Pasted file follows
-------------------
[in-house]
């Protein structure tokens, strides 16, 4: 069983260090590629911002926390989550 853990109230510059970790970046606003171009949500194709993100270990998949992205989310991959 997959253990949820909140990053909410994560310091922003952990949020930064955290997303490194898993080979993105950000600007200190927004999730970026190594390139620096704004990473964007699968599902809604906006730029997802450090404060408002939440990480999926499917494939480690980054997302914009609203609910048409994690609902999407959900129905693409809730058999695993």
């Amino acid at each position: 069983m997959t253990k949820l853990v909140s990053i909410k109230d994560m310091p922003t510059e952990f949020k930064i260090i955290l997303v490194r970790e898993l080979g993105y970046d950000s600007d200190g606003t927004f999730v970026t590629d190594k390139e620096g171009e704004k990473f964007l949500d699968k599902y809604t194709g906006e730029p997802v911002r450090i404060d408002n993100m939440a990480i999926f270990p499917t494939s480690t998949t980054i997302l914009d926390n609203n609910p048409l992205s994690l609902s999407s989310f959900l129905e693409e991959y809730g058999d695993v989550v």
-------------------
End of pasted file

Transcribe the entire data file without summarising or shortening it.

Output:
[in-house]
């Protein structure tokens, strides 16, 4: 069983260090590629911002926390989550 853990109230510059970790970046606003171009949500194709993100270990998949992205989310991959 997959253990949820909140990053909410994560310091922003952990949020930064955290997303490194898993080979993105950000600007200190927004999730970026190594390139620096704004990473964007699968599902809604906006730029997802450090404060408002939440990480999926499917494939480690980054997302914009609203609910048409994690609902999407959900129905693409809730058999695993």
């Amino acid at each position: 069983m997959t253990k949820l853990v909140s990053i909410k109230d994560m310091p922003t510059e952990f949020k930064i260090i955290l997303v490194r970790e898993l080979g993105y970046d950000s600007d200190g606003t927004f999730v970026t590629d190594k390139e620096g171009e704004k990473f964007l949500d699968k599902y809604t194709g906006e730029p997802v911002r450090i404060d408002n993100m939440a990480i999926f270990p499917t494939s480690t998949t980054i997302l914009d926390n609203n609910p048409l992205s994690l609902s999407s989310f959900l129905e693409e991959y809730g058999d695993v989550v």